The mystery of a large, unlabelled Bitcoin address has the cryptocurrency space buzzing with questions about who the “whale” holding over $450 million in Bitcoin might be. 

The “bc1qc” Bitcoin address holds a balance of 12,070 BTC, worth around $455,616,665 at current prices, according to blockchain analytics sites Arkham Intelligence and Blockchair. The address has received tens of millions of dollars worth of Bitcoin in the last several weeks, mostly in large batches. But it might not be a whale at all, according to the various experts who spoke with Decrypt.

A “whale” refers to an investor who hoards large amounts of cryptocurrency. So the idea of a single entity loading up on Bitcoin, at a time when market sentiment is turning bullish, would be an encouraging sign to holders, to say the least.

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It’s no wonder that Crypto Twitter influencers, such as author and investor Jason Williams and Wealth Mastery founder Lark Davis, are pushing this narrative to their collective millions of followers.

“A mystery whale keeps up its daily buying streak, acquiring 539 [Bitcoin] this morning, following the accumulation of 1,178 [BTC]  yesterday,” Williams tweeted two days ago. “Seems like institutional investors are trying to front-run the spot Bitcoin ETF approval,” Davis followed up today, referring to the rumors that an SEC approval for a long-anticipated Bitcoin ETF is imminent.

The chatter also found its way to Reddit, with a Redditor commenting on a since-removed, but highly upvoted r/Bitcoin post: “Mystery new Bitcoin whale buys another 612.5 BTC, acquiring a total of 11,005.82 Bitcoin in just 29 days!”

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But blockchain analysts are raining on the BTC-pumpin’ parade. It’s much more likely that the wallet belongs to an exchange, moving funds into cold storage (i.e. an offline hardware wallet)

“We cannot say with 100% certainty but its on-chain behavior suggests that it is most likely part of cold storage infrastructure for an exchange,” a Chainalysis investigator told Decrypt in an email. That’s partly because the address only shows incoming transactions, with none going out.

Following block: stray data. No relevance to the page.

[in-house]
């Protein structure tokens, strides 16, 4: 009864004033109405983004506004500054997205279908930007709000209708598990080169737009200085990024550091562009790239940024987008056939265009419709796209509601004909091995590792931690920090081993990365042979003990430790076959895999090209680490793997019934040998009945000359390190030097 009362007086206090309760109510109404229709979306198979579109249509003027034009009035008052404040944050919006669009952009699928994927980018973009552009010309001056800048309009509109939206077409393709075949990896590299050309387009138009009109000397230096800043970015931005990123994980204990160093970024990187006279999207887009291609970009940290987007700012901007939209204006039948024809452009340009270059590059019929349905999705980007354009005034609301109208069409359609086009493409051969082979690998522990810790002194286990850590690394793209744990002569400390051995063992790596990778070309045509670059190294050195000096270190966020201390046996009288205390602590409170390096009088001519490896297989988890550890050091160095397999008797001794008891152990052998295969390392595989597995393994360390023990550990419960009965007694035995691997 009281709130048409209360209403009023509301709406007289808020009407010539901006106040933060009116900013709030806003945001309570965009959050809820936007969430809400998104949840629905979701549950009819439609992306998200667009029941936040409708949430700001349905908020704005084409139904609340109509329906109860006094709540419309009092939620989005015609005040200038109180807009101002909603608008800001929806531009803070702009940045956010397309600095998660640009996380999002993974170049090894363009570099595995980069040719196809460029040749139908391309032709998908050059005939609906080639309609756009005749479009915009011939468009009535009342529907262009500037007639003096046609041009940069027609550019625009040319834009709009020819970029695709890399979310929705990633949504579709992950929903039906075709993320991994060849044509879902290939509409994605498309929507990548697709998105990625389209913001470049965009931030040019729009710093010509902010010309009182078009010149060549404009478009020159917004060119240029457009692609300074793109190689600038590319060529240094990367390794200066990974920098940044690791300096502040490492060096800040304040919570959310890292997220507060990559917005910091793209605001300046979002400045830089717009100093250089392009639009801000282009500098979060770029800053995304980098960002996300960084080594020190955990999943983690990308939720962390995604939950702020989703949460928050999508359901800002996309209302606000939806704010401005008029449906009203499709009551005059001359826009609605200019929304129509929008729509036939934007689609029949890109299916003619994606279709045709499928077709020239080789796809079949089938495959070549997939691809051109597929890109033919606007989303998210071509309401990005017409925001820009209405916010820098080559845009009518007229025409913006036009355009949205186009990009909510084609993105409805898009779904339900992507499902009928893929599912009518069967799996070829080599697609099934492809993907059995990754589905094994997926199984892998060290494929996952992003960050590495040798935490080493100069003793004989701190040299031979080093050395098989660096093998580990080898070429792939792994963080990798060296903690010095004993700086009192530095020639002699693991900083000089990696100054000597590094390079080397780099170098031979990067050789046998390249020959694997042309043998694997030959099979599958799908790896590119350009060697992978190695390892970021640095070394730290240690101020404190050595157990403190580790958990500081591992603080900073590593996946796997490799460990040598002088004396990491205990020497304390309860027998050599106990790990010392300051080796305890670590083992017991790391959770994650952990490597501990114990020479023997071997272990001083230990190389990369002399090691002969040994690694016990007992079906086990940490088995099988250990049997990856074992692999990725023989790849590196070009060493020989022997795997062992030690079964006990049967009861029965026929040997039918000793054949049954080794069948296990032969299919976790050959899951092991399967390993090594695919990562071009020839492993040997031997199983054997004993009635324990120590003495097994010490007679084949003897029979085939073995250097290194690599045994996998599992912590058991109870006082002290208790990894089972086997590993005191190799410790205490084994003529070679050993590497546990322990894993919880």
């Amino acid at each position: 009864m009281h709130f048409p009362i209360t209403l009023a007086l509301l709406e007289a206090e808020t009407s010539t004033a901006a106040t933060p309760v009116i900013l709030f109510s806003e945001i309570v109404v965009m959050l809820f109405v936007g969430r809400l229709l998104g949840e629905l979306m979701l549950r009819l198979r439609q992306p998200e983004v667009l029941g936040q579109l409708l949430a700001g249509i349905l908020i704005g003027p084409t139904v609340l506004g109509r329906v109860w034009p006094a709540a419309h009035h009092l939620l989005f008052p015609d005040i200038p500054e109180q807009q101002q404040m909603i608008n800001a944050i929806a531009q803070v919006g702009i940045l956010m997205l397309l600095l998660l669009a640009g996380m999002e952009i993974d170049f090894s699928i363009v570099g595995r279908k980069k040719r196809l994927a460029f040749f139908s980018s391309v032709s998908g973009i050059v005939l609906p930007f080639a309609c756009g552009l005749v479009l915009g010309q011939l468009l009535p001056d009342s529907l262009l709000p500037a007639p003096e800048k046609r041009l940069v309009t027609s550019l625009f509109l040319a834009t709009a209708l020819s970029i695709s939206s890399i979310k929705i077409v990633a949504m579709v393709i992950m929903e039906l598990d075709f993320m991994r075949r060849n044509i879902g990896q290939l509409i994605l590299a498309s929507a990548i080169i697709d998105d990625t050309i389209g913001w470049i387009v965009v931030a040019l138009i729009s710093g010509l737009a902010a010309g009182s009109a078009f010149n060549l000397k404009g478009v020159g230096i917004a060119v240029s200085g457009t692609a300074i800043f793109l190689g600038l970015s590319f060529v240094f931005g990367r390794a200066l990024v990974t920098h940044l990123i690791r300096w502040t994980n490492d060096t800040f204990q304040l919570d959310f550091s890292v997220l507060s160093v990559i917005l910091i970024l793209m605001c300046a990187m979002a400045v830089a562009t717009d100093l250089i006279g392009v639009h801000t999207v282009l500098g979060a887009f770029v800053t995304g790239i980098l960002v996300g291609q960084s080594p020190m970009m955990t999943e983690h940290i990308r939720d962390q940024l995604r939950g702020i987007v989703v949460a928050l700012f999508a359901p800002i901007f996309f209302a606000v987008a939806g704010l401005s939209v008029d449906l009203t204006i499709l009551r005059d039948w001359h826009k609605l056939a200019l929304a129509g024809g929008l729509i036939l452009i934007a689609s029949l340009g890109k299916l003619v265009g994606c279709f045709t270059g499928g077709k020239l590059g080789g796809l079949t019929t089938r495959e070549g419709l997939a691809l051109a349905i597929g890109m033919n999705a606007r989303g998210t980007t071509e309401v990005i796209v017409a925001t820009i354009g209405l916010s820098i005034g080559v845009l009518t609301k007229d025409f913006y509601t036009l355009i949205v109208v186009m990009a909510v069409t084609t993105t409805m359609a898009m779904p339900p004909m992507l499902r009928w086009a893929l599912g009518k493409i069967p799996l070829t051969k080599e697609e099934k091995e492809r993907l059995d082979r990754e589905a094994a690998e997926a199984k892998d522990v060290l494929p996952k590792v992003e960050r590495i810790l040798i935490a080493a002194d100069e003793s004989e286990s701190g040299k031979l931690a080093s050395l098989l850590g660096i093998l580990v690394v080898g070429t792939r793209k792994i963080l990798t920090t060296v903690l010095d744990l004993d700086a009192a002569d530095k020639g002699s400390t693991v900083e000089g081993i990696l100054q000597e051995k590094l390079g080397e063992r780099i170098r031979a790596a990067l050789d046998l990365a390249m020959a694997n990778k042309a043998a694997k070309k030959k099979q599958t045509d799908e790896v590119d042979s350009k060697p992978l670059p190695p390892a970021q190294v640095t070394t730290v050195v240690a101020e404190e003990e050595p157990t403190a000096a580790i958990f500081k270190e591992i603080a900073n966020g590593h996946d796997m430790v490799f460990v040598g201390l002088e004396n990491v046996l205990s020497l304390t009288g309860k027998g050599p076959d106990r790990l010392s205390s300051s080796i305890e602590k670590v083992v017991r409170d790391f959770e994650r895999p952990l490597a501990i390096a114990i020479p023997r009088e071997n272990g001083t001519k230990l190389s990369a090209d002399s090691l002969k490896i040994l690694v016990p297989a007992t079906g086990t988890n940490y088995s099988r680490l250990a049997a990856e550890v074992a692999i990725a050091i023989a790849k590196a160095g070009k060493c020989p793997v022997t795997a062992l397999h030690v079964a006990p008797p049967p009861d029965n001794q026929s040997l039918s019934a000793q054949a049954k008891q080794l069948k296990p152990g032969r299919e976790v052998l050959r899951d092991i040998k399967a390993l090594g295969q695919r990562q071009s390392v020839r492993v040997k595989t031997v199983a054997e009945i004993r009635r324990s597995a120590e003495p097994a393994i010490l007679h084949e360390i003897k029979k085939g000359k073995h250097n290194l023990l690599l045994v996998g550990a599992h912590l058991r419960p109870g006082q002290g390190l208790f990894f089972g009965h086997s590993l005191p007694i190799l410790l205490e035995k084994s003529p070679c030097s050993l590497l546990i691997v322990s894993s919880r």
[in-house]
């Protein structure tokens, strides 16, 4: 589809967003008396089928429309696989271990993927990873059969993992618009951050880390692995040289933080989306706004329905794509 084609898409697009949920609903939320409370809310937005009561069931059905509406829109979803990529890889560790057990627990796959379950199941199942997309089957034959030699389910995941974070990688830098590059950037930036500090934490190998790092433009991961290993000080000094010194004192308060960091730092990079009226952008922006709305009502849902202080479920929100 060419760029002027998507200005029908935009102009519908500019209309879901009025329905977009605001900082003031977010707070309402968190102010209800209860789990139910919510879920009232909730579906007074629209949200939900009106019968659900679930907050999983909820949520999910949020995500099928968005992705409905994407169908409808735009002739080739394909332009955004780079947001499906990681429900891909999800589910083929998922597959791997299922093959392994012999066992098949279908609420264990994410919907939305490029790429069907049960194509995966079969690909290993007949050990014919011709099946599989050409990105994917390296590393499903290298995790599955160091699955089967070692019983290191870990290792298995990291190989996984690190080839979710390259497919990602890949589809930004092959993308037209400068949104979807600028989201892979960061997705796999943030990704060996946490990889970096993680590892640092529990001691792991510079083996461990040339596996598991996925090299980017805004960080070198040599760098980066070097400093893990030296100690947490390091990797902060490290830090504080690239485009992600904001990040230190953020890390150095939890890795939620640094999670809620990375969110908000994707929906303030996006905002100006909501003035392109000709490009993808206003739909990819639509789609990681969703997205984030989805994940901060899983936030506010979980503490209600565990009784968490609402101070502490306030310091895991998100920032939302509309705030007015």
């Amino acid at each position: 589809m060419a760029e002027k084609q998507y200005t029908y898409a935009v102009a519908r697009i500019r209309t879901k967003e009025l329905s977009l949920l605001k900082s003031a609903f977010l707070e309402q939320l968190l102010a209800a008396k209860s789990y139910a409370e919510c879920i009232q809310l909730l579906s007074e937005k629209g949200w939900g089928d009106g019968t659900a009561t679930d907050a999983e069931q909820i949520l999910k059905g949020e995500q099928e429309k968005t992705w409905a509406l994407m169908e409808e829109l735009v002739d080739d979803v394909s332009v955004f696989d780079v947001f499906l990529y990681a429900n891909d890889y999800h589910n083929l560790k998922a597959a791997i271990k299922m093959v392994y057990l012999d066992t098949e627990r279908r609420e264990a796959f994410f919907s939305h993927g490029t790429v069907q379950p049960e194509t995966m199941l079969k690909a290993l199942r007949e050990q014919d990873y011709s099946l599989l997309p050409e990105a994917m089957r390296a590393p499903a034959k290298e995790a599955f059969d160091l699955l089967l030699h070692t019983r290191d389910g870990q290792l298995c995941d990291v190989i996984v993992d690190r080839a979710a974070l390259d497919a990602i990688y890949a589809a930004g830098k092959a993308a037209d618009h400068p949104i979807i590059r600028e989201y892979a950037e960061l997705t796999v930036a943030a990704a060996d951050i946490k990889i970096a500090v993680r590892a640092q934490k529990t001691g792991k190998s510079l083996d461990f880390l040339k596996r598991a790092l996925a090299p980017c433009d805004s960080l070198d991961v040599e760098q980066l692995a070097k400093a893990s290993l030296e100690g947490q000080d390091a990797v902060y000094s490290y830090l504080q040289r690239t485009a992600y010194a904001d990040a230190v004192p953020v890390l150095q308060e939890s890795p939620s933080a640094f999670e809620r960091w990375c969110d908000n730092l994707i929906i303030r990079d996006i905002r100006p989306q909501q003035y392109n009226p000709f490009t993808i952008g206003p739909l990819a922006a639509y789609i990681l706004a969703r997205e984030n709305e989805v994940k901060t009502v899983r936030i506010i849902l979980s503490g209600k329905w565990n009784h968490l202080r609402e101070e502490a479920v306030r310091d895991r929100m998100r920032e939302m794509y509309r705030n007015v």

Amberdata Director of Research Chris Martin concurred.

“It's not 100% certain that it's an individual or an exchange, but there is a very strong connection with BitMEX,” Martin told Decrypt. “Almost all of the funding sources were BitMEX hot wallets, but the address doesn't follow their normal address schema (having BMEX, or qmex in the address).”

Martin speculated, though, that the transactions are an exchange consolidating into a single wallet but left open the idea that it may be a whale after all. 

“There's an off-chance it could be a large BitMEX whale leaving the platform,” he said. BitMEX did not immediately respond to Decrypt’s request for comment.

Consolidating wallets is not unusual in the cryptocurrency space. Both individuals and companies can have multiple, sometimes hundreds of addresses and consolidating them into a single address makes the management of digital assets more accessible. Even still, accounts moving large sums of Bitcoin will always draw attention.

In April, a wallet created in the early days of Bitcoin moved 400 BTC, around $11 million, after being dormant for 12 years. Another wallet moved 279 BTC, around $8 million at the time, that same month. In June, another wallet moved $1.2 million after 13 years of inactivity.

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So long as blockchains are pseudonymous, and unmarked entities are moving large sums of digital money around, people will continue to speculate about the motives behind the moves.

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